Upcoming Lectures

United States Slave Trade, 1830 (courtesy of the Library of Congress)

Thomas Smallwood, the Underground Railroad, and Capitol Hill

Lecture By :
Scott Shane
Thomas Smallwood, a free black man residing in the Navy Yard area organized audacious escapes for large numbers of enslaved people in Washington, Baltimore, and the surrounding region, and wrote about it in a series of extraordianarly satirical newspaper dispatches.

Thomas Smallwood has been a “lost” hero of the underground railroad for over 100 years. Born into slavery in 1801, Smallwood bought his freedom, educated himself, and operated a shoemaking business near the Navy Yard. Then in 1842, Smallwood along with a young white partner began organizing escapes for wagonloads of enslaved people from slavery's borderland. Adding insult to the financial loss inflicted on slave owners by the escapes, Smallwood wrote extraordinary satirical dispatches about the escapes for an Albany, NY, abolitionist newspaper.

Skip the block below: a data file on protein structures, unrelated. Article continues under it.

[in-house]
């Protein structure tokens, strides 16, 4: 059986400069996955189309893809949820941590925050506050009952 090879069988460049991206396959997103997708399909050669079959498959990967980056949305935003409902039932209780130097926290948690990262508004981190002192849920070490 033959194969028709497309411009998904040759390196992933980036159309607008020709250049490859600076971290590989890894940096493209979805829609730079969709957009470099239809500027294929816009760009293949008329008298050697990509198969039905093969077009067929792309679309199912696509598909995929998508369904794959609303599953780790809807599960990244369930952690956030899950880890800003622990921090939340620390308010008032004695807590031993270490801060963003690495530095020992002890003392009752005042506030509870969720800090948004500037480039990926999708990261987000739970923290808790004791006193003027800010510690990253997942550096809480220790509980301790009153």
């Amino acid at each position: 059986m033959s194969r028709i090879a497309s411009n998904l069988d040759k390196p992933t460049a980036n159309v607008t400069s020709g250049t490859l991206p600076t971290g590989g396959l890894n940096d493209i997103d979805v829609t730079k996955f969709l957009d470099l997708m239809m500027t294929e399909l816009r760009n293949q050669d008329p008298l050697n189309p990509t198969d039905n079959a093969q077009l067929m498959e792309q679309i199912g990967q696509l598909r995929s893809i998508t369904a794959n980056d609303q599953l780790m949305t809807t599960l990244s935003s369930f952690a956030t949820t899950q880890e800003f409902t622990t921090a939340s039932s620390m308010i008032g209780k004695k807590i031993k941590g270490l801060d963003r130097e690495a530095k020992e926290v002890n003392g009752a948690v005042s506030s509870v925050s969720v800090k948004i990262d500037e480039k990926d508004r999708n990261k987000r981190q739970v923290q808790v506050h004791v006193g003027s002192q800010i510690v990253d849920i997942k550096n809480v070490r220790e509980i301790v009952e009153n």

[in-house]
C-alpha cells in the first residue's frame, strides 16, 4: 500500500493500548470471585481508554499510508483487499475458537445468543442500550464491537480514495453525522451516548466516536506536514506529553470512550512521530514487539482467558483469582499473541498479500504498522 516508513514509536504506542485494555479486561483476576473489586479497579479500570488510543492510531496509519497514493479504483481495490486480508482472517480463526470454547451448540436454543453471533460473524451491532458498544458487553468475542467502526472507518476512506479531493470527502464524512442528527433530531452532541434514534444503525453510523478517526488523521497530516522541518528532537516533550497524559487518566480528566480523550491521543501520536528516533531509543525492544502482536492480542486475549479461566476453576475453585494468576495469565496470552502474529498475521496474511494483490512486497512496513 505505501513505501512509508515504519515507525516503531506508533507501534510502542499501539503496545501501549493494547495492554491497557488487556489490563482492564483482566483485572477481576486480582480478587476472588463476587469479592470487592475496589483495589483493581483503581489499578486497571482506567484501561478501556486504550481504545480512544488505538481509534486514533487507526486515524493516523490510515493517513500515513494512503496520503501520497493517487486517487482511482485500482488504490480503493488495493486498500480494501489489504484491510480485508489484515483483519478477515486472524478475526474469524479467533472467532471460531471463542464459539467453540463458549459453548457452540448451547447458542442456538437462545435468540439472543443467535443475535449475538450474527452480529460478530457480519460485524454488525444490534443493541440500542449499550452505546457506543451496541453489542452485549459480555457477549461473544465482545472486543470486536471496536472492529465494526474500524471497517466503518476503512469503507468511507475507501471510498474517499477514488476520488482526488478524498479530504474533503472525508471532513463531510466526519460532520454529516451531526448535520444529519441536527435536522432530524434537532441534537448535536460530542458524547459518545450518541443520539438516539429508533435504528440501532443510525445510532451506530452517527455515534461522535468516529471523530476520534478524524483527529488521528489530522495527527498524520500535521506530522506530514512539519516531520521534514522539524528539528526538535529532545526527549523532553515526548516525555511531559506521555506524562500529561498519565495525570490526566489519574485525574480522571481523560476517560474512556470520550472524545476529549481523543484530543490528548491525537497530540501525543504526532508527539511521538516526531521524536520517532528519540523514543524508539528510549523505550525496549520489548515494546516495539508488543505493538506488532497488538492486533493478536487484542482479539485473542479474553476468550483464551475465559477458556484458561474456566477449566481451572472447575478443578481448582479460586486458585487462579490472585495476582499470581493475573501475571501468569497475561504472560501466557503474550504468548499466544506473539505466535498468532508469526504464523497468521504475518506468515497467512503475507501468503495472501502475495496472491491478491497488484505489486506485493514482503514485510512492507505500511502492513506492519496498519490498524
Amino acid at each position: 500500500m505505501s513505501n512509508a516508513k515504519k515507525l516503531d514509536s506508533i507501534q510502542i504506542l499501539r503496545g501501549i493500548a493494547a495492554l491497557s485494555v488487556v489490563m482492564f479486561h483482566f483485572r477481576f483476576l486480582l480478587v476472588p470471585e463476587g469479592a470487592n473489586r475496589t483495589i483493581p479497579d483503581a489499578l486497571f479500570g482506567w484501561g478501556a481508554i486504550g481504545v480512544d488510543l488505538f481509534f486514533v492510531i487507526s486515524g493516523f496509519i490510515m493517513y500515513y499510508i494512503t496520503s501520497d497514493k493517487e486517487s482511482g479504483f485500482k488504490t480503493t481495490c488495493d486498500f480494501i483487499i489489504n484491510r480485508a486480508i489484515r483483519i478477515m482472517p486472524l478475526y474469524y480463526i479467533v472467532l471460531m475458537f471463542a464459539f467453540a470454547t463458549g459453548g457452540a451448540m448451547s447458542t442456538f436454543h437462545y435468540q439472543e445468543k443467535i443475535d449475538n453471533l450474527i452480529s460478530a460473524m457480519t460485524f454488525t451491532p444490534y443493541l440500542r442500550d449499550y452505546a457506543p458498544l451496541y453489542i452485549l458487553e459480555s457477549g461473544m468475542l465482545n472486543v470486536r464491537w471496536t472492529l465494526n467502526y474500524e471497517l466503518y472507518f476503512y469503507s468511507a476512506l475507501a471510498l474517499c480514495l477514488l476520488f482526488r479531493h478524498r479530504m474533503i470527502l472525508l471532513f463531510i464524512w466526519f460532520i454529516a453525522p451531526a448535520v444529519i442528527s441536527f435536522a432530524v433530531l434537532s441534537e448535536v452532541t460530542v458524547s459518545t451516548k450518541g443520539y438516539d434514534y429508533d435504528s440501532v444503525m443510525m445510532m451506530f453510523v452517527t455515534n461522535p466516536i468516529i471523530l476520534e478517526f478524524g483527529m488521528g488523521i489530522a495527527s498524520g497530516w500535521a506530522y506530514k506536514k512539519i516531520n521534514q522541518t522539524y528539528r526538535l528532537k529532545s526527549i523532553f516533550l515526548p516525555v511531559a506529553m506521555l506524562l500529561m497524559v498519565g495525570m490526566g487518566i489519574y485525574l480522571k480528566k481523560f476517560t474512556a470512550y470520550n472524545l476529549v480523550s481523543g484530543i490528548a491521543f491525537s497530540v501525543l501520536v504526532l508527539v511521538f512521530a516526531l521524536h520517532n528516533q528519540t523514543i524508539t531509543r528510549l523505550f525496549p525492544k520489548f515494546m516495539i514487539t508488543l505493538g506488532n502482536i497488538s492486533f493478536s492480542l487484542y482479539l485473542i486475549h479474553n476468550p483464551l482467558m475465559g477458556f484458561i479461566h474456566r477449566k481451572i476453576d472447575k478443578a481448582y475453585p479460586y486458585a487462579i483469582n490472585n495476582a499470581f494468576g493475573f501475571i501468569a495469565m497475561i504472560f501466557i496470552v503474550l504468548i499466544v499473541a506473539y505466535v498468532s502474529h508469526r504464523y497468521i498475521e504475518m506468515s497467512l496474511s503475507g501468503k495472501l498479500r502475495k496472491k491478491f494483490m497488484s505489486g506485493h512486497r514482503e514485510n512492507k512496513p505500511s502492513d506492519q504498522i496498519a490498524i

The story of this remarkable man and the perilous times in which both free and enslaved black people lived will be related by Scott Shane, author of the recently published Flee North: A Forgotten Hero and the Fight for Freedom in Slavery’s Borderland. Shane, a reporter for 15 years at the New York Times where he was a member of two teams that won Pulitzer prizes, was previously a reporter for the Baltimore Sun and is author of two other books and numerous articles.

Admission is free but a reservation is required due to limited capacity. A reservation link will be available three weeks prior to the lecture date. Reservations are made through the Hill Center.


Hill Center at Old Naval Hospital

921 Pennsylvania Avenue, SE, Washington, DC

Contact Number
(202) 549-4172
Lecture Date
May 13, 2024
Cost of Lecture
Admission is free but a reservation is required.
Lecture Time
7:30 pm

Lecture Series

Since 2002, the Overbeck Project has presented four lectures per year by local historians, authors and scholars on the history of Capitol Hill and the larger Washington, D.C. community.

All lectures are open to the public and offered free of charge.

Past Lectures: